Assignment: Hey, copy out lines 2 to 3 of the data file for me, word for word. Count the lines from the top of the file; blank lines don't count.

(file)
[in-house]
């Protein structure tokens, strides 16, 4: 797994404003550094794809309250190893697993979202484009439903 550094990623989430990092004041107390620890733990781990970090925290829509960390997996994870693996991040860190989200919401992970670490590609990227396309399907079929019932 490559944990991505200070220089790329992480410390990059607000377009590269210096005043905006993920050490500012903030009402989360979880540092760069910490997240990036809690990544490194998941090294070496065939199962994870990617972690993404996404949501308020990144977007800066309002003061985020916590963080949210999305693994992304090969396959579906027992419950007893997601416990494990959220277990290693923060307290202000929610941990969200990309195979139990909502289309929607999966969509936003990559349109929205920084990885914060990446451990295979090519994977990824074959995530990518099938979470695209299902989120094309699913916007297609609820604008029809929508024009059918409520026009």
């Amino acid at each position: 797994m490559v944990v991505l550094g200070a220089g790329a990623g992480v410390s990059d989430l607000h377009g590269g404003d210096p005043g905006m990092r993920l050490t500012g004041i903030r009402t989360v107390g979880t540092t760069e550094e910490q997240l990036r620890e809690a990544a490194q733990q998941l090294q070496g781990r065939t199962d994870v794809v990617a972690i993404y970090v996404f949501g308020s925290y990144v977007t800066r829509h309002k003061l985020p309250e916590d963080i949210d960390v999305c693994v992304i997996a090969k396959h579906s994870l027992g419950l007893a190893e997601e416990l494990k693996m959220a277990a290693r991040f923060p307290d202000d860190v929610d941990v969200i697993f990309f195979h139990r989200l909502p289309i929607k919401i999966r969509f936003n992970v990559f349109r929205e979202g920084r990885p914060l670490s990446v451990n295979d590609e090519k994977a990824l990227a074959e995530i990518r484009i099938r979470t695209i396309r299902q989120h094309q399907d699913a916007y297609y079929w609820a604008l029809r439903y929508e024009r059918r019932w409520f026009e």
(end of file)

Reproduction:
């Protein structure tokens, strides 16, 4: 797994404003550094794809309250190893697993979202484009439903 550094990623989430990092004041107390620890733990781990970090925290829509960390997996994870693996991040860190989200919401992970670490590609990227396309399907079929019932 490559944990991505200070220089790329992480410390990059607000377009590269210096005043905006993920050490500012903030009402989360979880540092760069910490997240990036809690990544490194998941090294070496065939199962994870990617972690993404996404949501308020990144977007800066309002003061985020916590963080949210999305693994992304090969396959579906027992419950007893997601416990494990959220277990290693923060307290202000929610941990969200990309195979139990909502289309929607999966969509936003990559349109929205920084990885914060990446451990295979090519994977990824074959995530990518099938979470695209299902989120094309699913916007297609609820604008029809929508024009059918409520026009």
């Amino acid at each position: 797994m490559v944990v991505l550094g200070a220089g790329a990623g992480v410390s990059d989430l607000h377009g590269g404003d210096p005043g905006m990092r993920l050490t500012g004041i903030r009402t989360v107390g979880t540092t760069e550094e910490q997240l990036r620890e809690a990544a490194q733990q998941l090294q070496g781990r065939t199962d994870v794809v990617a972690i993404y970090v996404f949501g308020s925290y990144v977007t800066r829509h309002k003061l985020p309250e916590d963080i949210d960390v999305c693994v992304i997996a090969k396959h579906s994870l027992g419950l007893a190893e997601e416990l494990k693996m959220a277990a290693r991040f923060p307290d202000d860190v929610d941990v969200i697993f990309f195979h139990r989200l909502p289309i929607k919401i999966r969509f936003n992970v990559f349109r929205e979202g920084r990885p914060l670490s990446v451990n295979d590609e090519k994977a990824l990227a074959e995530i990518r484009i099938r979470t695209i396309r299902q989120h094309q399907d699913a916007y297609y079929w609820a604008l029809r439903y929508e024009r059918r019932w409520f026009e």